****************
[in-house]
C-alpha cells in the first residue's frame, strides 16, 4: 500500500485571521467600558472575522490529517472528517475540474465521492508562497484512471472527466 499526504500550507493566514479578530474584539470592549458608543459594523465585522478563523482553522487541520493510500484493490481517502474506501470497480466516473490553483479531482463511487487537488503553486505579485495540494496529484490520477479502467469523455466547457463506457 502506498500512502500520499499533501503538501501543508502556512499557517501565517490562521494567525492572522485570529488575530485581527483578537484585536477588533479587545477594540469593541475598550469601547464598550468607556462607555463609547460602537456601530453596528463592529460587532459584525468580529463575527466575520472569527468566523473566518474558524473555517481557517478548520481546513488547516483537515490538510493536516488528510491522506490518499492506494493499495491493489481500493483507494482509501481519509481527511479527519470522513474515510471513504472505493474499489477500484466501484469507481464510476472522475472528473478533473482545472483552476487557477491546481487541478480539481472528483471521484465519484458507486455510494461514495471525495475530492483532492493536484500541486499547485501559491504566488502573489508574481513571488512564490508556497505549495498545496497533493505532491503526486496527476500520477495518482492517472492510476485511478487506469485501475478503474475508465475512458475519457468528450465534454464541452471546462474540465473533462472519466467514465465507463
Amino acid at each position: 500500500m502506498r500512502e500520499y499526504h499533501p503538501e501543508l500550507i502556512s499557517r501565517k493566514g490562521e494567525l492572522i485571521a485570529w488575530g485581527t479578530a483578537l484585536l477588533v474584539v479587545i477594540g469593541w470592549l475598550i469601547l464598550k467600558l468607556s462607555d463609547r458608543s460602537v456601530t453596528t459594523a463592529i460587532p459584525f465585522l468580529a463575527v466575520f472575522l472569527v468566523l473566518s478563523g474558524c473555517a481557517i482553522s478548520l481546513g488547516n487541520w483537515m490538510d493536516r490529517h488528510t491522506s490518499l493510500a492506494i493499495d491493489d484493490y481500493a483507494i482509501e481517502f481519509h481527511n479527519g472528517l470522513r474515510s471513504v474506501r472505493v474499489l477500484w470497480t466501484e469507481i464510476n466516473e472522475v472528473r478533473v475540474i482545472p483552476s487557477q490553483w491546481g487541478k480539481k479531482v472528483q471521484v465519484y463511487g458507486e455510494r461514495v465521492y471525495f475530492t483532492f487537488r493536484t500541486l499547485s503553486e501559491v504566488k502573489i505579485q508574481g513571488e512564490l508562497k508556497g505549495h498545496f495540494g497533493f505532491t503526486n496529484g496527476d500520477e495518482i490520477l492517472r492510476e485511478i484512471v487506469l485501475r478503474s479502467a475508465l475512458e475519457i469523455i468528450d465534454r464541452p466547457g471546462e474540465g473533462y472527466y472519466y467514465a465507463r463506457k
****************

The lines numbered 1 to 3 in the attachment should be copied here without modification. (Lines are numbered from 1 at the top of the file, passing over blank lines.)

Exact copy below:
[in-house]
C-alpha cells in the first residue's frame, strides 16, 4: 500500500485571521467600558472575522490529517472528517475540474465521492508562497484512471472527466 499526504500550507493566514479578530474584539470592549458608543459594523465585522478563523482553522487541520493510500484493490481517502474506501470497480466516473490553483479531482463511487487537488503553486505579485495540494496529484490520477479502467469523455466547457463506457 502506498500512502500520499499533501503538501501543508502556512499557517501565517490562521494567525492572522485570529488575530485581527483578537484585536477588533479587545477594540469593541475598550469601547464598550468607556462607555463609547460602537456601530453596528463592529460587532459584525468580529463575527466575520472569527468566523473566518474558524473555517481557517478548520481546513488547516483537515490538510493536516488528510491522506490518499492506494493499495491493489481500493483507494482509501481519509481527511479527519470522513474515510471513504472505493474499489477500484466501484469507481464510476472522475472528473478533473482545472483552476487557477491546481487541478480539481472528483471521484465519484458507486455510494461514495471525495475530492483532492493536484500541486499547485501559491504566488502573489508574481513571488512564490508556497505549495498545496497533493505532491503526486496527476500520477495518482492517472492510476485511478487506469485501475478503474475508465475512458475519457468528450465534454464541452471546462474540465473533462472519466467514465465507463
Amino acid at each position: 500500500m502506498r500512502e500520499y499526504h499533501p503538501e501543508l500550507i502556512s499557517r501565517k493566514g490562521e494567525l492572522i485571521a485570529w488575530g485581527t479578530a483578537l484585536l477588533v474584539v479587545i477594540g469593541w470592549l475598550i469601547l464598550k467600558l468607556s462607555d463609547r458608543s460602537v456601530t453596528t459594523a463592529i460587532p459584525f465585522l468580529a463575527v466575520f472575522l472569527v468566523l473566518s478563523g474558524c473555517a481557517i482553522s478548520l481546513g488547516n487541520w483537515m490538510d493536516r490529517h488528510t491522506s490518499l493510500a492506494i493499495d491493489d484493490y481500493a483507494i482509501e481517502f481519509h481527511n479527519g472528517l470522513r474515510s471513504v474506501r472505493v474499489l477500484w470497480t466501484e469507481i464510476n466516473e472522475v472528473r478533473v475540474i482545472p483552476s487557477q490553483w491546481g487541478k480539481k479531482v472528483q471521484v465519484y463511487g458507486e455510494r461514495v465521492y471525495f475530492t483532492f487537488r493536484t500541486l499547485s503553486e501559491v504566488k502573489i505579485q508574481g513571488e512564490l508562497k508556497g505549495h498545496f495540494g497533493f505532491t503526486n496529484g496527476d500520477e495518482i490520477l492517472r492510476e485511478i484512471v487506469l485501475r478503474s479502467a475508465l475512458e475519457i469523455i468528450d465534454r464541452p466547457g471546462e474540465g473533462y472527466y472519466y467514465a465507463r463506457k